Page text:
From the Rocky Mountains to New England, hospitals are swamped with people with flu symptoms. Some medical centers are turning away visitors or making them wear face masks, and one Pennsylvania hospital set up a tent outside its ER to deal with the feverish patients.
Flu season in the U.S. has struck early and, in many places, hard.
Though flu normally doesn’t blanket the country until late January or February, it already is widespread in more than 40 states, with about 30 of them reporting some major hotspots. On Thursday, health officials blamed the flu for the deaths of 20 children so far.
Whether this will be considered a bad season by the time it has run its course in the spring remains to be seen.
“Those of us with gray hair have seen worse,” said Dr. William Schaffner, a flu expert at Vanderbilt University in Nashville.
The evidence so far points to a moderate season, Dr. Schaffner and others say. It looks bad in part because last year was unusually mild and because the main strain of influenza circulating this year tends to make people sicker and really lay them low.
David Smythe of New York City saw it happen to his 50-year-old girlfriend, who has been knocked out for about two weeks. “She’s been in bed. She can’t even get up,” he said.
Also, the flu’s early arrival coincided with spikes in a variety of other viruses, including a childhood malady that mimics flu and a new norovirus that causes vomiting and diarrhea, or what is commonly known as “stomach flu.” So what people are calling the flu may, in fact, be something else.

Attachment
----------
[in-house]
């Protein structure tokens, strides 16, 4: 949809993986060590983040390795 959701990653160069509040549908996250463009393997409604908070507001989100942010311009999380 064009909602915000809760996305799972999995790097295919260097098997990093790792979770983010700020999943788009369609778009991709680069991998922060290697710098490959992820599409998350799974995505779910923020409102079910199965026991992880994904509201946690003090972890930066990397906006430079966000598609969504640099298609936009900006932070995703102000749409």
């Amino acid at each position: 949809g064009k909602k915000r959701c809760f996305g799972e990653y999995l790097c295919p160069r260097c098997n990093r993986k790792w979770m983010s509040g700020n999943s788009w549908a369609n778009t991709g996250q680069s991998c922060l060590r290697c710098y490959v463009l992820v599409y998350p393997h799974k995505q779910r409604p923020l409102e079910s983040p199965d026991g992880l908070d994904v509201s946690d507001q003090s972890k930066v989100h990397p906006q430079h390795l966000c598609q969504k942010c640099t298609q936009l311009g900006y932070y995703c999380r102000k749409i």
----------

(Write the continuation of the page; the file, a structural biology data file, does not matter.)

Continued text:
“There may be more of an overlap than we normally see,” said Dr. Joseph Bresee, who tracks the flu for the Centers for Disease Control and Prevention.
Most people don’t undergo lab tests to confirm flu, and the symptoms are so similar that it can be hard to distinguish flu from other viruses or even a cold. Over the holidays, 250 people were sickened at a Mormon missionary training center in Utah, but the culprit turned out to be a norovirus, not the flu.
Flu is a major contributor, though, to what’s going on.
“I’d say 75 percent,” said Dr. Dan Surdam, head of the emergency department at Cheyenne Regional Medical Center, Wyoming’s largest hospital. The 17-bed emergency room saw its busiest day ever last week, with 166 visitors.
The early onslaught has resulted in a spike in hospitalizations. To deal with the influx and protect other patients from getting sick, hospitals are restricting visits from children, requiring family members to wear masks and banning anyone with flu symptoms from maternity wards.
One hospital in Allentown, Pa., set up a tent this week for a steady stream of patients with flu symptoms. But so far, “what we’re seeing is a typical flu season,” said Terry Burger, director of infection control and prevention for the hospital, Lehigh Valley Hospital-Cedar Crest.
On Wednesday, Boston declared a public health emergency, with the city’s hospitals counting about 1,500 emergency-room visits since December by people with flulike symptoms.
All the flu activity has led some to question whether this year’s flu shot is working. Though health officials still are analyzing the vaccine, early indications are that it’s about 60 percent effective, which is in line with what’s been seen in other years.
The vaccine is reformulated each year, based on experts’ best guess of which strains of the virus will predominate. This year’s vaccine is well-matched to what’s going around. The government estimates that between a third and half of Americans have gotten the vaccine.
Europe also is suffering an early flu season, though a milder strain predominates there.
Flu reports are up, too, in China, Japan, the West Bank, the Gaza Strip, Algeria and the Republic of Congo. Britain has seen a surge in cases of norovirus.
On average, about 24,000 Americans die each flu season, according to the CDC. That’s an estimate — the agency does not keep a running tally of adult flu deaths each year, only for children.
Some state health departments do keep count, and they’ve reported dozens of flu deaths so far.